DISTRACTED DRIVING IN THE NEWS: Beyond texting and driving

Posted Behind the Wheel with ADHD News

Important information from our colleague and friend Anne Scallon in Milwaukee, on the topic of driver distractions that are often overlooked and how to anticipate and respond to them.

Here are highlights from her interview:

  • Ask yourself (or your teen driver) at the beginning of each trip, “What are my priorities for this trip?”  The answer should be some version of “get from point A to point B”.  Going through this simple effort will trigger an awareness to finish up any business/social contact before getting in the car, and to plan out the best route, etc.
  • What are common ways that drivers are distracted that are not texting/driving?  The sound of an incoming call signal on your cellphone causes a momentary anxiety and often it is in the moment that we reach for the phone, before we can stop ourselves.  Voice navigation apps often give conflicting directions if they begin to “reroute” your trip or if you miss an exit or turn.  This new information, coming in audio form, imposes a distraction that is often hard to dismiss and continue focus on the road because it divides attention.
  • How do you talk to someone who continues to respond to phone calls and other incoming stimuli while you are a passenger in their car?  Parents of teens especially can benefit from the recommendation:  direct your teen when he/she is a passenger in a car driven by someone accepting texts/phone calls to ask to stop for a bathroom break or other reason, to get out of traffic.  One the car is stopped, your teen can ask the driver if it is possible to stop the behaviors.  If not, then your teen should call you (or another family member as you direct) to make other arrangements for transportation.  While this seems awkward, it is important to lay it out for the teen to consider what is at stake, and to feel confident should the situation arise where he/she feels threatened or unsafe.  This also causes some peer pressure in a good way, for the driver to understand his risky behaviors are noticed.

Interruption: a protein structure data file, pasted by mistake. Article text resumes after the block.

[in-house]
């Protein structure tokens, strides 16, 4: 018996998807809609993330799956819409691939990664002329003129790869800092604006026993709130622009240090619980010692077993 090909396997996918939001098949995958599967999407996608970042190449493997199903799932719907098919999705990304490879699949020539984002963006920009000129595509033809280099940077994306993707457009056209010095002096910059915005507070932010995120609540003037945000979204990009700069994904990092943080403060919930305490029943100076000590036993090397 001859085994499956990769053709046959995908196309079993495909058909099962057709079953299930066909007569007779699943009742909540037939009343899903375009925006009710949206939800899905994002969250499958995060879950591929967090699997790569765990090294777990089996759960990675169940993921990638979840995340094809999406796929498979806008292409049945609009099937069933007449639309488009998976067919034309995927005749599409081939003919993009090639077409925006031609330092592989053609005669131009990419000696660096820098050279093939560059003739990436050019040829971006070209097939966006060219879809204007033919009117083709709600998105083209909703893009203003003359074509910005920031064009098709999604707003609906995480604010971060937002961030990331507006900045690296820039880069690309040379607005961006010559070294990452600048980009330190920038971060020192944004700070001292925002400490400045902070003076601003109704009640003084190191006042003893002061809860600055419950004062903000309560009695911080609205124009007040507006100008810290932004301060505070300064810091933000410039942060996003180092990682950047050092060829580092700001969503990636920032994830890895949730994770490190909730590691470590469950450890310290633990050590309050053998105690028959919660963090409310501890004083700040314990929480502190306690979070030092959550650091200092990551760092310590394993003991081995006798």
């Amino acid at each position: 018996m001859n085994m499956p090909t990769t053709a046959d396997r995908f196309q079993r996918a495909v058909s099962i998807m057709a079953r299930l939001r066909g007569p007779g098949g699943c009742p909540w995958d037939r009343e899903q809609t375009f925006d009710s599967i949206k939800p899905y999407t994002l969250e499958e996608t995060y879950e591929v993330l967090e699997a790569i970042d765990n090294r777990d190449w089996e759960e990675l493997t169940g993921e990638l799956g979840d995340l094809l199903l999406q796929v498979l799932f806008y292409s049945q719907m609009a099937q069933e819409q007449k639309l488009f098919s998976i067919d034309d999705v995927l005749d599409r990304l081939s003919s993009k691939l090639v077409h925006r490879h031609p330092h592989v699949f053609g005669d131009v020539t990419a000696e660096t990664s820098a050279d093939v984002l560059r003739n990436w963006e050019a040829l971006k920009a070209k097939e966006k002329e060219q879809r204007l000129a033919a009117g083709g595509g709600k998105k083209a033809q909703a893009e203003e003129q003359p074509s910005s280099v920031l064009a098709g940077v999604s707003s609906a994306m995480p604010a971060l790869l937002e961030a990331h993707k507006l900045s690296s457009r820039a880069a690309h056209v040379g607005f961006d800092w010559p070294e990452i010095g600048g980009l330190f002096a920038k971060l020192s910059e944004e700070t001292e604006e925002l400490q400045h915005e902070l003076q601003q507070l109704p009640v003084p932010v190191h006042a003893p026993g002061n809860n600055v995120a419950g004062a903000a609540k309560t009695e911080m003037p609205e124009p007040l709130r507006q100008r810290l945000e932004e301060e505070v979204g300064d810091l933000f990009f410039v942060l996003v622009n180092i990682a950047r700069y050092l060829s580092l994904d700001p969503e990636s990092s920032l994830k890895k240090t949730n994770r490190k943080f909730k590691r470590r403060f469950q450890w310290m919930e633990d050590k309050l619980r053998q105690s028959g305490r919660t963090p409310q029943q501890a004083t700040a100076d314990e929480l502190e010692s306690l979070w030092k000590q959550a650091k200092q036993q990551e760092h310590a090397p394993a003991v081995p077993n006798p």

Being aware of different challenges to driving focus helps keep us mindful.

Watch The Morning Blend interview with Anne Scallon here:


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